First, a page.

ARCHIBALD v. SCHULTZ

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District Court of Appeal, Second District, Division 2, California.

ARCHIBALD v. SCHULTZ et al.

Civ. 10816.

Decided: May 27, 1936

Buel R. Wood, of Los Angeles, for appellants. Ames Peterson, of Los Angeles (P. V. Davis, of Los Angeles, of counsel), for respondent.

Defendants executed and delivered their promissory note for $7,500, secured by deed of trust, to the nominee of C. Morton Booth as security to the latter for his attorney's fee. The parties had agreed upon a fee of $5,000, but when this could not be paid in cash the secured note was given in the expectation that it could be sold for the amount of the agreed fee. The services for which he was employed were performed by the attorney. Nothing was paid upon the note, and this action was then instituted by the assignee of Booth, the latter since deceased. Evidence introduced at the trial in support of appropriate allegations in the complaint disclosed that while the note and trust deed were in the name of Booth's original nominee (not the plaintiff–assignee in this case), she was “wrongfully, unlawfully and by bribes” induced to certify that the note and trust deed had been paid and satisfied, so that a reconveyance of the real property was effected and the security for the note thus became valueless and lost to its holder. Upon trial without a jury the court rendered judgment for plaintiff in the sum of $5,000, finding that that amount was “due, owing and unpaid” upon the note. Defendants appeal.

In the midst of testimony with relation to the offer of “bribes” for reconveyance of the trust deed, counsel for defendants made a motion to strike such testimony and also stated that he renewed his demurrer to the complaint “on the ground that it doesn't state facts constituting a cause of action.” The court denied the motion and overruled the demurrer. Appellants now complain that the court erred, basing their argument wholly upon the proposition that because paragraph VI of the complaint, relating to the so–called bribes, alleged that the acts complained of were done by “defendants and/or their agents,” it “presented a quandary instead of an allegation of fact.” At no time in the progress of the trial or argument relating to the “demurrer” was objection made to the “and/or” expression, the point being raised for the first time upon appeal. Appellants also complain of the use of the same expression in the findings of the court upon the same subject.

The use and misuse of the term “and/or” has been the subject of much controversy in recent judicial pronouncements in this state [Underhill v. Alameda Elementary School District, 133 Cal.App. 733, 24 P.(2d) 849] and elsewhere. It is often condemned as creating confusion and uncertainty, and that criticism applies in this case leaving the record in doubt as to whether the acts complained of were committed by defendants or by their agents, or by defendants and their agents jointly. Appellants, however, suffered no prejudice either by the pleading or the court's ruling. As to the complaint, the matter could have been readily reached by filing a timely demurrer for uncertainty, which the pleader did not do. It is, moreover, immaterial whether defendants or their agents or both of them committed the acts. The ultimate fact sought to be proved was that the security for the note was rendered valueless, which allegation was properly pleaded in the complaint and found as a fact by the court in certain and definite language. Appellants were not prejudiced by the uncertainty of which they complain.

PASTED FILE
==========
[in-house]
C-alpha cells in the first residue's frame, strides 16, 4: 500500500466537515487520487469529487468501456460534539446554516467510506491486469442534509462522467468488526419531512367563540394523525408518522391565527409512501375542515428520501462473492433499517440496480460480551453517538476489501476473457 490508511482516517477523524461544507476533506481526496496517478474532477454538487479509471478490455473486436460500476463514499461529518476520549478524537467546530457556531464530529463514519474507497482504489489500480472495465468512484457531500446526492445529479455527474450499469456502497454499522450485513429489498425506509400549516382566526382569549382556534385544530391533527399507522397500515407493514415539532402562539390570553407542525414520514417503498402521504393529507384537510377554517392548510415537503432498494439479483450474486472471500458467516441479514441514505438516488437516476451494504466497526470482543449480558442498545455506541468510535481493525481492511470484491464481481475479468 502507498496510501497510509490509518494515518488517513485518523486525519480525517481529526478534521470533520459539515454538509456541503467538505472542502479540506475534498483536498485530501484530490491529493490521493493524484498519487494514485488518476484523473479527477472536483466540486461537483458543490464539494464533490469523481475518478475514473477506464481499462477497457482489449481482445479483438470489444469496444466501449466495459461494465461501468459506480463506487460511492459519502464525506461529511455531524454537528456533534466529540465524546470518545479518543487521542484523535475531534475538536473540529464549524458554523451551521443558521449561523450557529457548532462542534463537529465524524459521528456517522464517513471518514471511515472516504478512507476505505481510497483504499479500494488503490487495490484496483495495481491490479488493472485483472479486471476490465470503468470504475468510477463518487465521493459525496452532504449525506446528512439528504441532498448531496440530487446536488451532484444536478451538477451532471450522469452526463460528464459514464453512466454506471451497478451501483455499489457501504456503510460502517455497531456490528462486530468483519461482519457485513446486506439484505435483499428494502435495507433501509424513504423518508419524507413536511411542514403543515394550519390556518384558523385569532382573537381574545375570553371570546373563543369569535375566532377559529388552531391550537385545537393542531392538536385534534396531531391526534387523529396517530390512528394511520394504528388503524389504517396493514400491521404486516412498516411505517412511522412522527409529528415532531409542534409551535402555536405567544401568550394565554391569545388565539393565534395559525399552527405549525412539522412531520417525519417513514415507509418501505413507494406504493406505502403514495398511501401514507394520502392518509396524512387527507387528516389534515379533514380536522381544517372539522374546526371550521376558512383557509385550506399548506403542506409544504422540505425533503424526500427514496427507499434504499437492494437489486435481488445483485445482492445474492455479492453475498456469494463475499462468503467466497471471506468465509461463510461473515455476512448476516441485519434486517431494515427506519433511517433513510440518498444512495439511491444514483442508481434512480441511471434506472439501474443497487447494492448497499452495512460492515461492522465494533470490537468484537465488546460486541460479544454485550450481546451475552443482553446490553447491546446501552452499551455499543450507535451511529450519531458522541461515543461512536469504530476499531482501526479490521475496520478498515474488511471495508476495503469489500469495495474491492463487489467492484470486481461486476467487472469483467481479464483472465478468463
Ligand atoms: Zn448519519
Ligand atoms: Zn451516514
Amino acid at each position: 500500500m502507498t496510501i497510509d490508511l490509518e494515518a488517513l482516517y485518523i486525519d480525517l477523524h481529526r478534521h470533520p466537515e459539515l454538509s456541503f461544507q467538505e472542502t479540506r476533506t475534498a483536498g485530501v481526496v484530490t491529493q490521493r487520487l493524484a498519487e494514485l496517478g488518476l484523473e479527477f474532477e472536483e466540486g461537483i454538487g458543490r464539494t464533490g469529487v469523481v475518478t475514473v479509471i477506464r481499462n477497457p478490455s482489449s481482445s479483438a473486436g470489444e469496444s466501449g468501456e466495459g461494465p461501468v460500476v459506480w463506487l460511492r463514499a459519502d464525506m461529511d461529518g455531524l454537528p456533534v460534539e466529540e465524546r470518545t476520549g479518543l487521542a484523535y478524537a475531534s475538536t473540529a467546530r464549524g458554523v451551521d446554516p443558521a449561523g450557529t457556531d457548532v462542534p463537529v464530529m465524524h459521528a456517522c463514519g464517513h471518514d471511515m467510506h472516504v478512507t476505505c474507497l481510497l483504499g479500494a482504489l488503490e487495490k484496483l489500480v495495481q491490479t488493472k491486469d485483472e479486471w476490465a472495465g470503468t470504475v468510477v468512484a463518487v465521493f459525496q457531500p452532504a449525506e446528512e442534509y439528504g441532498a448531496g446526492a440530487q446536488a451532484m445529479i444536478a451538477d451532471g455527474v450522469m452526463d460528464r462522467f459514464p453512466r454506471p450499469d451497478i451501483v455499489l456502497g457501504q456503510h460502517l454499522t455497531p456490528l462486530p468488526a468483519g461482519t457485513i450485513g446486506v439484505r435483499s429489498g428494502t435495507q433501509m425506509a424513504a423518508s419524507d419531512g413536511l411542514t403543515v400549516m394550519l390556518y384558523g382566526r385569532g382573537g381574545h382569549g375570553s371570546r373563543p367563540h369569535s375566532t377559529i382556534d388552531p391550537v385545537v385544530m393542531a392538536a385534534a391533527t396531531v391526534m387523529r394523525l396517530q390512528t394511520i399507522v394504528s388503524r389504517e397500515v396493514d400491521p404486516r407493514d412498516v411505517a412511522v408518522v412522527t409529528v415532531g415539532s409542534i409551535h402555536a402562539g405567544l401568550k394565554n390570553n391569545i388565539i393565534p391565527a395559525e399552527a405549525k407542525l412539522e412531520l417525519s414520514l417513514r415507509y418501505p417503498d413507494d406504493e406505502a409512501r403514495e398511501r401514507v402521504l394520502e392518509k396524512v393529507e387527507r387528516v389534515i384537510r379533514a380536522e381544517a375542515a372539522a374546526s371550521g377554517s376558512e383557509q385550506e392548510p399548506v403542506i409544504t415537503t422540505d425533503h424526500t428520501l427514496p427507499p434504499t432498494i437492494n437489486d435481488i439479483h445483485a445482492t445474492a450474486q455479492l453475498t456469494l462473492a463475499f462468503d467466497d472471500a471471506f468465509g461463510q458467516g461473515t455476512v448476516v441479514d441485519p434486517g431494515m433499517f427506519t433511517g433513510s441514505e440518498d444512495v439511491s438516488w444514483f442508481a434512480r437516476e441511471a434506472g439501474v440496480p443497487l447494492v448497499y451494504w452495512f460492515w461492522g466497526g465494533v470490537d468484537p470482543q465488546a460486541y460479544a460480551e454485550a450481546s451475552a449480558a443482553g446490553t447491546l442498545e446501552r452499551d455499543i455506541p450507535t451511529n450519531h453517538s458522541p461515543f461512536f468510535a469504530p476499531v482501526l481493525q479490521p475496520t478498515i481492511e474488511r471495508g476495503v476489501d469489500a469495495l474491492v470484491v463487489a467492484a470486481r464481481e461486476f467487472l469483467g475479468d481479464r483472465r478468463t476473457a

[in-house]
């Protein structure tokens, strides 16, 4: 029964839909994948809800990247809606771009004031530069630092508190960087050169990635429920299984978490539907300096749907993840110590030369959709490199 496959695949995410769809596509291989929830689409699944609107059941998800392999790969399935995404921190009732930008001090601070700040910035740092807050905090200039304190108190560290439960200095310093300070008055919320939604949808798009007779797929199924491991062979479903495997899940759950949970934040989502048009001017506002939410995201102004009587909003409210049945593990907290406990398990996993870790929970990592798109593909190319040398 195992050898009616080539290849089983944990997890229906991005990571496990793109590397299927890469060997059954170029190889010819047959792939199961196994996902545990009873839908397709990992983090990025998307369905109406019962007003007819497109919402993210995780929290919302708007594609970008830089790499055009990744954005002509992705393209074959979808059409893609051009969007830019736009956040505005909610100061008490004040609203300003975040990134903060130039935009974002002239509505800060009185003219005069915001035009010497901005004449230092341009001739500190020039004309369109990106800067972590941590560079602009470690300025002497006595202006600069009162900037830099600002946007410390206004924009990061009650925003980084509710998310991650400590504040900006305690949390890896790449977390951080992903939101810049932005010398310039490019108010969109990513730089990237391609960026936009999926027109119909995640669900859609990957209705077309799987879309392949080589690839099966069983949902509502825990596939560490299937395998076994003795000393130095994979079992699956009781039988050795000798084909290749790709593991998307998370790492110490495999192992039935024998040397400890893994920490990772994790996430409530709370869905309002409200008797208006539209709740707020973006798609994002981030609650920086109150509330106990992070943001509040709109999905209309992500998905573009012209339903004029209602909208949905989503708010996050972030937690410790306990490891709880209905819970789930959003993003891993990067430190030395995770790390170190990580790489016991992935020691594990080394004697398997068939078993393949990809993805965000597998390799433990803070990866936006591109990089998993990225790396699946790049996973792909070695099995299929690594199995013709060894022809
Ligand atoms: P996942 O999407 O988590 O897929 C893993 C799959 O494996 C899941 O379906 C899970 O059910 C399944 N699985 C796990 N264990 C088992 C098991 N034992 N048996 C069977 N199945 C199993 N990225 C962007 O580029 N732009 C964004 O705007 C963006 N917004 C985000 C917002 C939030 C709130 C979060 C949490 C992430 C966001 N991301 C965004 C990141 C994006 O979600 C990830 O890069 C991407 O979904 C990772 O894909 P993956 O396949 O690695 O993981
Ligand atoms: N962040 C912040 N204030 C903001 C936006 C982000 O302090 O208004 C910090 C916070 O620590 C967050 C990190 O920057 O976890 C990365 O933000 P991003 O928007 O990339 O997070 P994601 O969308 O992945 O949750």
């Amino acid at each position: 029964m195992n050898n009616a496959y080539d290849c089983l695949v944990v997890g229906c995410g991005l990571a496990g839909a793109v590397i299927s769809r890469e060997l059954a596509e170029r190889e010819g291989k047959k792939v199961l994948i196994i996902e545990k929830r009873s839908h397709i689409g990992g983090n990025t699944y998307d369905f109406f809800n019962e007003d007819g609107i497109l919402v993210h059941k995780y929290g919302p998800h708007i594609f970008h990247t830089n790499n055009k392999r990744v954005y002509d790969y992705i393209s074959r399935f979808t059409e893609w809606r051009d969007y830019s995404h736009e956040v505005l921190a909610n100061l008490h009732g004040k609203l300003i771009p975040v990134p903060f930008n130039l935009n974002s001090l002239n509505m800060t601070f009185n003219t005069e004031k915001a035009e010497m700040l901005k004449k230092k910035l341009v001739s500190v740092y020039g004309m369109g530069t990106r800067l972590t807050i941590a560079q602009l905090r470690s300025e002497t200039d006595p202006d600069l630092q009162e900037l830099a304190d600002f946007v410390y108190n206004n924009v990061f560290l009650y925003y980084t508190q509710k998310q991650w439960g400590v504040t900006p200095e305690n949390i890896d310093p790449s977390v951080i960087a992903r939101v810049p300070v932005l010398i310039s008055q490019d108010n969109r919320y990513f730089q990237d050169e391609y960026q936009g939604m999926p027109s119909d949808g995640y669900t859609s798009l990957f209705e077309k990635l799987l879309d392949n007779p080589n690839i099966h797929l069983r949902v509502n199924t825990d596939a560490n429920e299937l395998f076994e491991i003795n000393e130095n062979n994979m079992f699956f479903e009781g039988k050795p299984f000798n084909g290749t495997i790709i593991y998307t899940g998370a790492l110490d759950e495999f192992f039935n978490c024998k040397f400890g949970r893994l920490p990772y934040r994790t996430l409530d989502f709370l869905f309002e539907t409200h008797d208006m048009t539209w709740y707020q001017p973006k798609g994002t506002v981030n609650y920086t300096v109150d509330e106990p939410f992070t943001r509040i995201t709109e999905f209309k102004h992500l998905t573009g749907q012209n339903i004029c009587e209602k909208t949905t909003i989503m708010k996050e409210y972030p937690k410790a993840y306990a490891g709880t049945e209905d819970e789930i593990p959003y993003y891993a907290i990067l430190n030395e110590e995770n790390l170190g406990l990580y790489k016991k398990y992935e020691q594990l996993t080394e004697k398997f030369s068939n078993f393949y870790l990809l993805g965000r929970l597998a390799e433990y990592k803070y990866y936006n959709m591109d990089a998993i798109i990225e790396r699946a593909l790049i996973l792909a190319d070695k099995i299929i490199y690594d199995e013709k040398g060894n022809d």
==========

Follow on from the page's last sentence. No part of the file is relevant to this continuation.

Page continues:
There is no merit in the contention that defendants' motion for nonsuit should have been granted. Motion was made simply “on the ground of failure of proof as provided for by section 471 of the Code of Civil Procedure.” The motion should have specifically stated the precise grounds upon which it was made, and should have shown wherein plaintiff had failed to make out a case for recovery. 9 Cal.Jur. 548.

Neither is there merit in appellants' claim that the motion for nonsuit should have been granted because there was no proof of assignment and no consideration for such assignment. There was direct proof of assignment by an instrument in writing, and such written instrument is itself presumptive evidence of consideration. Civ.Code, § 1614.

Testimony was presented as to various pledges of the promissory note involved herein, and for that reason appellants now contend that other persons, assignees or pledgees, were necessary parties defendant. The court, however, found upon substantial evidence that plaintiff's assignor was at all times the real owner of the note. No real or substantial interest passed to the assignee Lewis, in whose behalf appellants now urge that she should have been made a party defendant, and we perceive no compelling reason why she should be joined in the action, inasmuch as she had disposed of whatever apparent interest she may have had.

Although the face of the note was for $7,500 and it was found that no part of it had been paid, the court's judgment was only for $5,000. Appellants now assert that the court thereby committed error. If it was error, appellants were not thereby injured but were greatly benefited, and consequently may not be heard to complain if the judgment is more favorable to them than the facts warranted.

Objections that the findings of the court are unsupported by the evidence are answered by the statement that there is in each case complained of substantial evidence in support of the court's conclusions.

Judgment affirmed.

GOULD, Justice pro tem.

We concur: CRAIL, P. J.; WOOD, J.

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